“This is greenwashing,” interrupted Greta Thunberg and Greenpeace’s Jennifer Morgan at COP26’s panel on carbon offsetting, before challenging representatives from BP, Shell, and many of the biggest financial institutions present at the panel.
According to Greenpeace, carbon offsetting is “tree planting window dressing, aimed at distracting from ecosystem destruction”. But, with a sophisticated set of certifications across multiple authorities, internationally recognised systems of carbon footprint calculation, and now recognition at the world’s premier conference on climate change action, what is the truth of the matter?
What is carbon offsetting?
Carbon offsets are a method which companies and individuals use to compensate for their emissions by funding an equivalent carbon dioxide saving elsewhere. With everyday actions consuming energy and producing carbon emissions, such as driving, flying, and heating buildings, carbon offsetting can be used to balance out these emissions.
Offsetting can be achieved in a variety of ways, such as supporting the construction of renewable energy projects to replace fossil fuel-fired power plants, increasing energy efficiency by funding insulation projects, and using more-efficient vehicles for transportation, or via carbon sequestration in soils and forests created by tree-planting.
Climate activists, however, say that offsetting gives a false impression that there is a way out of the crisis without every government and business cutting their own emissions, which leads to delaying or dampening ambition to do the real work.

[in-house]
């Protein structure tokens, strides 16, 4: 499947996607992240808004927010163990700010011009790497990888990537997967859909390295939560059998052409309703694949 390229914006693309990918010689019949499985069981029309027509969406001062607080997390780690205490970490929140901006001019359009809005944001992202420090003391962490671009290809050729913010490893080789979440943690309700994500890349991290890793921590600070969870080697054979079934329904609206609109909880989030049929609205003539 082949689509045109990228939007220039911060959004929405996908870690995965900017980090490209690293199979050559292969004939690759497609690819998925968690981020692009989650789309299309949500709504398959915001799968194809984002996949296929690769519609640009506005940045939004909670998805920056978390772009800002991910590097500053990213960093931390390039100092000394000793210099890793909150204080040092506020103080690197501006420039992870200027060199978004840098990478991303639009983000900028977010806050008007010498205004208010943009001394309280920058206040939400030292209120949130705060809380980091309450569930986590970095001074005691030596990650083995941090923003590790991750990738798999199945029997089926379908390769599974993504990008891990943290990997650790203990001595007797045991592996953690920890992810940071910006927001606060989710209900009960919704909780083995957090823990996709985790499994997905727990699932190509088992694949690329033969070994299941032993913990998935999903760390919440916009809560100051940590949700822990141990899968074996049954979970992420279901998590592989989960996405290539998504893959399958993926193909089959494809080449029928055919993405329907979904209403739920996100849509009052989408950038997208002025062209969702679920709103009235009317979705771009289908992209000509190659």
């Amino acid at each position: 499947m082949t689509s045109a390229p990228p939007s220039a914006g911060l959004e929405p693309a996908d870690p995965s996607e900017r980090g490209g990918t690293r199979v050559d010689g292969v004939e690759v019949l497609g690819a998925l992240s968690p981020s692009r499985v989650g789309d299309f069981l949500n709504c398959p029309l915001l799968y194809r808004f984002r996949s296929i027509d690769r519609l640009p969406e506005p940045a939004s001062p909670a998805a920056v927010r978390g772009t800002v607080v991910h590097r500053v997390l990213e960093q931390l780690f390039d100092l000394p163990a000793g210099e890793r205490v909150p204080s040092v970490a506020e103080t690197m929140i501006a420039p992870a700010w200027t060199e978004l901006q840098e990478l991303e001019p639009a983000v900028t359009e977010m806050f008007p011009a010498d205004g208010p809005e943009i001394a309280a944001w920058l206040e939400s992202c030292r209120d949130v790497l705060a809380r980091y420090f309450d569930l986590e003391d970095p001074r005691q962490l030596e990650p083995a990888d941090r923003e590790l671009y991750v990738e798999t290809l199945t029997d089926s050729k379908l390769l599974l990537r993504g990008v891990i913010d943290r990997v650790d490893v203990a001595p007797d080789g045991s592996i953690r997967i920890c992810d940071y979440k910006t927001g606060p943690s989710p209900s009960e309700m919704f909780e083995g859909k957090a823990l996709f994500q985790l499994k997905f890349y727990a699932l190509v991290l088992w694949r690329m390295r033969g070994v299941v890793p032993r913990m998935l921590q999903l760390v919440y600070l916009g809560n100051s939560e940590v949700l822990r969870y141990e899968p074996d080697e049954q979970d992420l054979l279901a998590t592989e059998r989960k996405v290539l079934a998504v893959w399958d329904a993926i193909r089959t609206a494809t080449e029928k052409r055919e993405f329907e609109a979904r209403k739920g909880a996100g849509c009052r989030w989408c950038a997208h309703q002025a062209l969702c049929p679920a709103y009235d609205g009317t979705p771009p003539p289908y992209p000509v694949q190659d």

The net-zero pledges that drive the carbon offset market, they argue, assume that there are no limits to compensate one’s own emissions with reductions or increased carbon removal elsewhere, and ignore the fact that plants need time to grow, even though cutting fossil fuel emissions offers immediate results.
Nature-based carbon offset solutions
EcoAct, an Atos company, are an accredited climate finance specialist and offsetting project developer. They say that, with the urgent global goal of net-zero, offsetting is helping many businesses and organisations to achieve their carbon neutral goals whilst they continue to reduce their emissions.
Mathilde Mignot, head of portfolio and partnerships for nature-based solutions at EcoAct, says that the amount of money that is spent on carbon offset schemes has increased dramatically over the last few years, for several reasons.
“First, because companies are getting the budget to invest. Net-zero is becoming a topic which is at the heart of many businesses core principles, and it is not only the big tech companies like Google and Microsoft which are acting to clean up their activities. They are putting a lot more money into trying to achieve their ambitious climate goals.
“Then, there may be a lot of projects, but there also a lot of demand. It is a case of trying to manage these demands and putting more value on ecosystems as the market increases to help save them.”
Studies certainly support this. A report published in June 2021 presents an analysis of the future demand and supply for voluntary carbon credits, which was conducted by Trove Research and University College London, and shows a rapid increase in the market, doubling over the last three to four years to 95 metric tonnes of carbon dioxide equivalent (MtCO2e) in 2020. All credit types have become more popular, but especially nature-based solutions, such as the ones offered by EcoAct.